We, in this fleshly form, with our limited minds and perspectives, just do not know it all yet!

Richard T. Ritenbaugh
No Private Interpretation


 

2 Peter 1:19

The marginal reference says, "which is more sure than what we heard." Peter refers to what he, James, and John saw and heard on the Mount of Transfiguration, when God said, "This is my beloved Son in whom I am well pleased." He means that prophecy is more sure than an eye- or ear-witness account.

John W. Ritenbaugh
Revelation 2-3 and Works


 

Revelation 1:1-3

Jesus Christ is the Revelator. He wants us to be informed so we might be motivated to keep His Word. God does not intend prophecy to be just an intriguing bit of information or knowledge that we might glory in but do nothing about. "Doing His Word" means to overcome and grow in character, in wisdom, in understanding, and in our effectiveness of revealing God in our lives—living by every Word of God (Matthew 4:4).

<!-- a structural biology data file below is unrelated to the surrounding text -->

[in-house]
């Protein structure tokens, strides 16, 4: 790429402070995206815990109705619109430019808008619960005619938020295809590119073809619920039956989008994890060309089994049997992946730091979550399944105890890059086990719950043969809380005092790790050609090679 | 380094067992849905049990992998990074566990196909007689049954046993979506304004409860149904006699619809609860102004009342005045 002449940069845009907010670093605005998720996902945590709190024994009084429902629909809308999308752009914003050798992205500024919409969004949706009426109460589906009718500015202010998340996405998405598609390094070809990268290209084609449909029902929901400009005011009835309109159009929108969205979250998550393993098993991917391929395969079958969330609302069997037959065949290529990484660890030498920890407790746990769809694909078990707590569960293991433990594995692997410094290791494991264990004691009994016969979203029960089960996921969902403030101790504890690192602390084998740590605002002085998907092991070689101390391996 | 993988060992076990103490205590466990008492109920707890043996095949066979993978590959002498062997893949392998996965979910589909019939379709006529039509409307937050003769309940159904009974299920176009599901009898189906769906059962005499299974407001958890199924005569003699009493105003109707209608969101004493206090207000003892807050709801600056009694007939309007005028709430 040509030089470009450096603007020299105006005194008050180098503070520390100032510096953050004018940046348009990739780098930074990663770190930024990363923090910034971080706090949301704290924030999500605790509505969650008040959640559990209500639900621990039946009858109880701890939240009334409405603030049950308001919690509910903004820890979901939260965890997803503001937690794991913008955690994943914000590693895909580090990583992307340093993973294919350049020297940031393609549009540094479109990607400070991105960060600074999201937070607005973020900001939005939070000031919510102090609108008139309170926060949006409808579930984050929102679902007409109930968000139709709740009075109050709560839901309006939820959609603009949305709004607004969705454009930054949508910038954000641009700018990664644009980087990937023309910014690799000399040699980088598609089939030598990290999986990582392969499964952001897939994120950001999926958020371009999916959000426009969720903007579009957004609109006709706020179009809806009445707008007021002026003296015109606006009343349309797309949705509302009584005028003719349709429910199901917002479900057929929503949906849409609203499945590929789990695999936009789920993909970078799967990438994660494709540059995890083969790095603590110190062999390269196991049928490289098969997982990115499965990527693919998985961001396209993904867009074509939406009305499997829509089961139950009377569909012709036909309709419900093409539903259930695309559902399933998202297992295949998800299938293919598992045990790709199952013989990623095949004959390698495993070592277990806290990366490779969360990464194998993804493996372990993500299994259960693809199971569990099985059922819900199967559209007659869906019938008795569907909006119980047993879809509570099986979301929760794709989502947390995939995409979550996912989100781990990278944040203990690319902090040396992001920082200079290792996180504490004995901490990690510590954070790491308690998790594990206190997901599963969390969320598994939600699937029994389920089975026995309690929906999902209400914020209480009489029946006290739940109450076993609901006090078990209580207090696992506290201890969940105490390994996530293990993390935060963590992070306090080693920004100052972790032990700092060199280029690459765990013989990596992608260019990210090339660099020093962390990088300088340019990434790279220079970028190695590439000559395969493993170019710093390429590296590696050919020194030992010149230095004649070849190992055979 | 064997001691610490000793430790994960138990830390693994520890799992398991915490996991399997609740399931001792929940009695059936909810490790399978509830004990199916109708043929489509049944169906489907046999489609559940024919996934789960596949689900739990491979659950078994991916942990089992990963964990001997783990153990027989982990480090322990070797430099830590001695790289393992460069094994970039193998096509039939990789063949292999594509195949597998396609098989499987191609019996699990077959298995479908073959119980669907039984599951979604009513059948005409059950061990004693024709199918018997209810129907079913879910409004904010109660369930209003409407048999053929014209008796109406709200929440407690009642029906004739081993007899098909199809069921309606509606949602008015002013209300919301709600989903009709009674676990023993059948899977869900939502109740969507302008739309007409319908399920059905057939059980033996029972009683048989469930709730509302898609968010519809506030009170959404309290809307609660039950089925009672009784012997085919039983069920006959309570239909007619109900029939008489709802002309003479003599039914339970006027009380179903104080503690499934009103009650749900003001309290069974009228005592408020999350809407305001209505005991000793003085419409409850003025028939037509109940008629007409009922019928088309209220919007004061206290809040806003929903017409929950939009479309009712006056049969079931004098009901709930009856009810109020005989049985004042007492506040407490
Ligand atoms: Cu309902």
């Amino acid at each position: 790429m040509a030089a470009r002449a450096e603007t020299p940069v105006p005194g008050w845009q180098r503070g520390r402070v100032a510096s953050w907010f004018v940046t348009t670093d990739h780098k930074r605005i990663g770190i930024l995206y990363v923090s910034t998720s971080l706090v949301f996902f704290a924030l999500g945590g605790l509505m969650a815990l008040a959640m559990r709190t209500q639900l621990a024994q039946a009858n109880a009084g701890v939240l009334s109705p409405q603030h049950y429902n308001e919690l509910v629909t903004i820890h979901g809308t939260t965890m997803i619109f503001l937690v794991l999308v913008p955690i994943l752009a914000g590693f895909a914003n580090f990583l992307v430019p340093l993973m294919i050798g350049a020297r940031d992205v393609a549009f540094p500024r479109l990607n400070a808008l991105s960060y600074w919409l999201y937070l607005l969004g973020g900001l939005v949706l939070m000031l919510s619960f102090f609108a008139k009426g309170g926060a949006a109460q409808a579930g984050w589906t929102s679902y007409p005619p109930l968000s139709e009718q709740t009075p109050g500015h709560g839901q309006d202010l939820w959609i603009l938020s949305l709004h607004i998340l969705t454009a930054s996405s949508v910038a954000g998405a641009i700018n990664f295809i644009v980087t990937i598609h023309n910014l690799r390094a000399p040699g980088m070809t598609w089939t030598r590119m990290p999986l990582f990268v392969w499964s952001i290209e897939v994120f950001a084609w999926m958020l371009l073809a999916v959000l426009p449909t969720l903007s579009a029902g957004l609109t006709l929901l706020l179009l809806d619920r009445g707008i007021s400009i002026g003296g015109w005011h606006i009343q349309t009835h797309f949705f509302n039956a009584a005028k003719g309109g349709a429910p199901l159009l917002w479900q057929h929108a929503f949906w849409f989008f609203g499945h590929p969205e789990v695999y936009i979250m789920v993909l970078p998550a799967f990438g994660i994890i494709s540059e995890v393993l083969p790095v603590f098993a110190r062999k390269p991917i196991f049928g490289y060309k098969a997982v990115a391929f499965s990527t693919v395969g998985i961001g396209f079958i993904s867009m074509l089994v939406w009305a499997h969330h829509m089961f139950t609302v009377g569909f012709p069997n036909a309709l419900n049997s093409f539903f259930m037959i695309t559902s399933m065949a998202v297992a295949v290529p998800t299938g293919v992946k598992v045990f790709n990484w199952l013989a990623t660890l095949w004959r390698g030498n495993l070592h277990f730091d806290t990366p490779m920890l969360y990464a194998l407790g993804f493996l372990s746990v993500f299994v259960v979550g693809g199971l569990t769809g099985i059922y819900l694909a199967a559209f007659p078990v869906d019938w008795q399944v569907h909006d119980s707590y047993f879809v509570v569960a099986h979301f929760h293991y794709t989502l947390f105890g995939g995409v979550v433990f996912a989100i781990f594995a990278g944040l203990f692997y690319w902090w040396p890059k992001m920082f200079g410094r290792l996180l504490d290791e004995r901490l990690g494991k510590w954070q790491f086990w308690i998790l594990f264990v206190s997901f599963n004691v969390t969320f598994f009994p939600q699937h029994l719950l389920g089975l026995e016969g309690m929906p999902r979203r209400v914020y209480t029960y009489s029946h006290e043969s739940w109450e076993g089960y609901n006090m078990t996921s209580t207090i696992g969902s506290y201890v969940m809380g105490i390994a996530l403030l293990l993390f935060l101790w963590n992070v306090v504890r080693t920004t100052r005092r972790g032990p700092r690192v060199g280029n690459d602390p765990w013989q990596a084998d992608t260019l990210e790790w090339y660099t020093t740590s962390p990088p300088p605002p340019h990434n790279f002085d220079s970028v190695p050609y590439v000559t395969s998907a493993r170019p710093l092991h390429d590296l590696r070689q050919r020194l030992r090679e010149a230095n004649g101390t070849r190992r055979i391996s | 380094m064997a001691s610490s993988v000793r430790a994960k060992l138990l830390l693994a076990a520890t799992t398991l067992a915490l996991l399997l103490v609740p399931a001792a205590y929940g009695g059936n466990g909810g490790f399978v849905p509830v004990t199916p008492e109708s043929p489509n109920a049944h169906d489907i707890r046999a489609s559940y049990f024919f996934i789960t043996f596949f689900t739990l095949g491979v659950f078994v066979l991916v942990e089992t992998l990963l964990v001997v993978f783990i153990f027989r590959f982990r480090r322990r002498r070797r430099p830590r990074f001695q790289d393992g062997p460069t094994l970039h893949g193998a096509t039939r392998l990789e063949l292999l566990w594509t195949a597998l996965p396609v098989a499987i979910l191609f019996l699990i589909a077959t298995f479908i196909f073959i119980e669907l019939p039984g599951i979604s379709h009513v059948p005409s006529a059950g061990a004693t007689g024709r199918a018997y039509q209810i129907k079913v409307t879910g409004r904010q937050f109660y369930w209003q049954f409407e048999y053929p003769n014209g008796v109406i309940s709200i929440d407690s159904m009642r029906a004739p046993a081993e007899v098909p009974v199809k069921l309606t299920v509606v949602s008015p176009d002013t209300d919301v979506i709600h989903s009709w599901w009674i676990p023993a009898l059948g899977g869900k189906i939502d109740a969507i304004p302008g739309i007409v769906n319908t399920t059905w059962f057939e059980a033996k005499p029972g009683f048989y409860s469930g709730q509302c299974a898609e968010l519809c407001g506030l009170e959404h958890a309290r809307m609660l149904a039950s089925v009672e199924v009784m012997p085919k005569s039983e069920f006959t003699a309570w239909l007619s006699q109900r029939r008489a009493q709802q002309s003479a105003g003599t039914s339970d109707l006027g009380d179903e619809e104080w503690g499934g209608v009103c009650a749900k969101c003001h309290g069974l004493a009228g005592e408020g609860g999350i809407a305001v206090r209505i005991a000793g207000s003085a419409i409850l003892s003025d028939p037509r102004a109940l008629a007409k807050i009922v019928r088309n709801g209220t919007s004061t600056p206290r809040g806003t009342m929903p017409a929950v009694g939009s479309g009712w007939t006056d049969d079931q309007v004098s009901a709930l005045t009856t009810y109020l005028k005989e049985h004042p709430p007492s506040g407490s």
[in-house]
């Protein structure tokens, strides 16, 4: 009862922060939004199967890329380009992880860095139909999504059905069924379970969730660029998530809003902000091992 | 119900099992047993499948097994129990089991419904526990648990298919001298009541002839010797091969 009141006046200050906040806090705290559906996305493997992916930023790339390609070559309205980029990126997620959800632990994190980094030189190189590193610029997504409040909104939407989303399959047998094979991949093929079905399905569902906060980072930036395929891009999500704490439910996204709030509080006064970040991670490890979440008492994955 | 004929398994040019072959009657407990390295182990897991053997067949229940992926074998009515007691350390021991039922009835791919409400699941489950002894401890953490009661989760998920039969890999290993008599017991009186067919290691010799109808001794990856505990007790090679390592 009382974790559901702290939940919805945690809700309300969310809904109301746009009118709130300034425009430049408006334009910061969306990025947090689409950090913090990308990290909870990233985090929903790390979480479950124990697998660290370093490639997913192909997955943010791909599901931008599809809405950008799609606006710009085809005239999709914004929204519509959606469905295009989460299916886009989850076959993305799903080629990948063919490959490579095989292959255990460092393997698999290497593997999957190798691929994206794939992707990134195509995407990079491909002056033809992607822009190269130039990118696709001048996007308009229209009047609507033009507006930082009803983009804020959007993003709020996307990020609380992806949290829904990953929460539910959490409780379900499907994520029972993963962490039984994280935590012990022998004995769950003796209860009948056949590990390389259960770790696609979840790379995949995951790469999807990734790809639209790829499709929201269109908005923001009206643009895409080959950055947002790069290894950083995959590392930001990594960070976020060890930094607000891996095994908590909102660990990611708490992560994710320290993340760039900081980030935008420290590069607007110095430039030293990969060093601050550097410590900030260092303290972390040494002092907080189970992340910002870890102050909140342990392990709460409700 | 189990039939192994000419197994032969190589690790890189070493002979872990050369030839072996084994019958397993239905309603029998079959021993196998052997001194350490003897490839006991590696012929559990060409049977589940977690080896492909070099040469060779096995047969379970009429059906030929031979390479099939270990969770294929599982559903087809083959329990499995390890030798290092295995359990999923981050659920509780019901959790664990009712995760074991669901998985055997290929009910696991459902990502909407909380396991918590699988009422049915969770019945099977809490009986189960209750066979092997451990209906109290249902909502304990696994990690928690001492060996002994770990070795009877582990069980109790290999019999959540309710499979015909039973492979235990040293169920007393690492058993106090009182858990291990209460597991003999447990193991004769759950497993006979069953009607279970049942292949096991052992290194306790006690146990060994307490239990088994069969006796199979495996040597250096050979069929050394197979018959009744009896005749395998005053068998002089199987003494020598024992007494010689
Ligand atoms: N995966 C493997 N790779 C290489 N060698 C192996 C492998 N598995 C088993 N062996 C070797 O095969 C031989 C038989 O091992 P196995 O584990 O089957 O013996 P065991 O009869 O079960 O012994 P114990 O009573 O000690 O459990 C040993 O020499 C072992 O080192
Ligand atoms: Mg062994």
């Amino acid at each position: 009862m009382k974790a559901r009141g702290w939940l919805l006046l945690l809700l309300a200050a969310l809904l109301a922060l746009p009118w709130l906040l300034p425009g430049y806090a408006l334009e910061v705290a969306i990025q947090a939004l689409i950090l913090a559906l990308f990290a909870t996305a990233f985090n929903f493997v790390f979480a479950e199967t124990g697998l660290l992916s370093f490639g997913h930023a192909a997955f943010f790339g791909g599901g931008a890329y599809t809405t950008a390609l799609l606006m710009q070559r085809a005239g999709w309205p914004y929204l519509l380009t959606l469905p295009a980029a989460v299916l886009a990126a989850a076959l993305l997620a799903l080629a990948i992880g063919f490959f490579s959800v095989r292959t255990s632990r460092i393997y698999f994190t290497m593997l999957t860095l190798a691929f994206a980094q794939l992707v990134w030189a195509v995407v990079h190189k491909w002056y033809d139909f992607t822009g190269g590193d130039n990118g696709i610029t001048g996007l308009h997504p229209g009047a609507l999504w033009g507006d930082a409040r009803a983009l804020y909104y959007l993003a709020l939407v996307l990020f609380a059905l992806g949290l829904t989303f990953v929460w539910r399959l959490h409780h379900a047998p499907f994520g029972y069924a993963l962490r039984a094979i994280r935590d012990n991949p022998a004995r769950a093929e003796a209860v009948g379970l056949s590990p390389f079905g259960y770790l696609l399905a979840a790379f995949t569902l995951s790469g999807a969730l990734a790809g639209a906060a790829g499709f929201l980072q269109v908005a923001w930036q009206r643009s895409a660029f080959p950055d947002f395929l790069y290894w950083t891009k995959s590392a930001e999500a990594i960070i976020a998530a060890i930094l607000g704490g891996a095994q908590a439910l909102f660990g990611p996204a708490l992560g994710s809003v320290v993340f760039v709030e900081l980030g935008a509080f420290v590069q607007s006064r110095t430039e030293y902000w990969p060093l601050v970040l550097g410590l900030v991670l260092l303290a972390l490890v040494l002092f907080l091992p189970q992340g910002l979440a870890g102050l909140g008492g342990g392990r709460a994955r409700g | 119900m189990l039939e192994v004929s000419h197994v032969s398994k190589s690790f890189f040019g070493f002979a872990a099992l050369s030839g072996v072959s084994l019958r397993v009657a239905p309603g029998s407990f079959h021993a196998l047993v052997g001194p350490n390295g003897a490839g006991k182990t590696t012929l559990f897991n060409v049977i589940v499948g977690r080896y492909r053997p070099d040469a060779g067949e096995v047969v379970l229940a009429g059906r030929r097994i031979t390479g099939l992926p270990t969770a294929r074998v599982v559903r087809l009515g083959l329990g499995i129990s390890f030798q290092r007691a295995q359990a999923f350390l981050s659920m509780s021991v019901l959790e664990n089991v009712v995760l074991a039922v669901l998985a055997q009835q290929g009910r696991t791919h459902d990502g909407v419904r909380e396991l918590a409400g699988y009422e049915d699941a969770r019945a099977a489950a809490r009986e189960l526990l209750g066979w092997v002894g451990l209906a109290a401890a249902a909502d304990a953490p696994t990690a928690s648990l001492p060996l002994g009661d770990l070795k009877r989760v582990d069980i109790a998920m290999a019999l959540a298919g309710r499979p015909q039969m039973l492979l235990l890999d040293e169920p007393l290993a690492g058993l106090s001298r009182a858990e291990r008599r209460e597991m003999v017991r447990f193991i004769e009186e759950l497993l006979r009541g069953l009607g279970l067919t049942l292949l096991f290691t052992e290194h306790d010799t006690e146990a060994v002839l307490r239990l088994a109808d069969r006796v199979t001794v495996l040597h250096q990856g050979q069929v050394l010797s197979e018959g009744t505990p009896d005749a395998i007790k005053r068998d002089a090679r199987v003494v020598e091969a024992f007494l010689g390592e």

John W. Ritenbaugh
Revelation 10 and the Laodicean Church


 

Revelation 1:1

The margin says shortly means "quickly" or "swiftly." This must be understood in terms of what the book of Revelation was designed to reveal. Verse 10 tells us that the book was designed for the Day of the Lord. "Shortly" has to be seen in light of verse 10.

When was the apostle John on the island of Patmos? All indications are that he received this vision somewhere in the AD 90s—somewhere between AD 90 and 100. The Temple in Jerusalem had already been destroyed by the Romans under Titus.

Think about this word "shortly" in reference to the time in which the prophecy was given. Did Jesus Christ mean shortly after He gave it? What happened historically quickly or shortly after Christ gave this prophecy to the apostle John? Nothing. Nothing happened. By and large, almost 20 centuries later, very little in Revelation has yet happened.

What does this say about the design of the book of Revelation? It says that its primary intent is for the time we are living in right now! When Christ said that these things must shortly come to pass, what He meant was that once the things in Revelation begin to occur, they will happen very quickly in historical terms. They will begin unfolding so fast, it will take our breath away!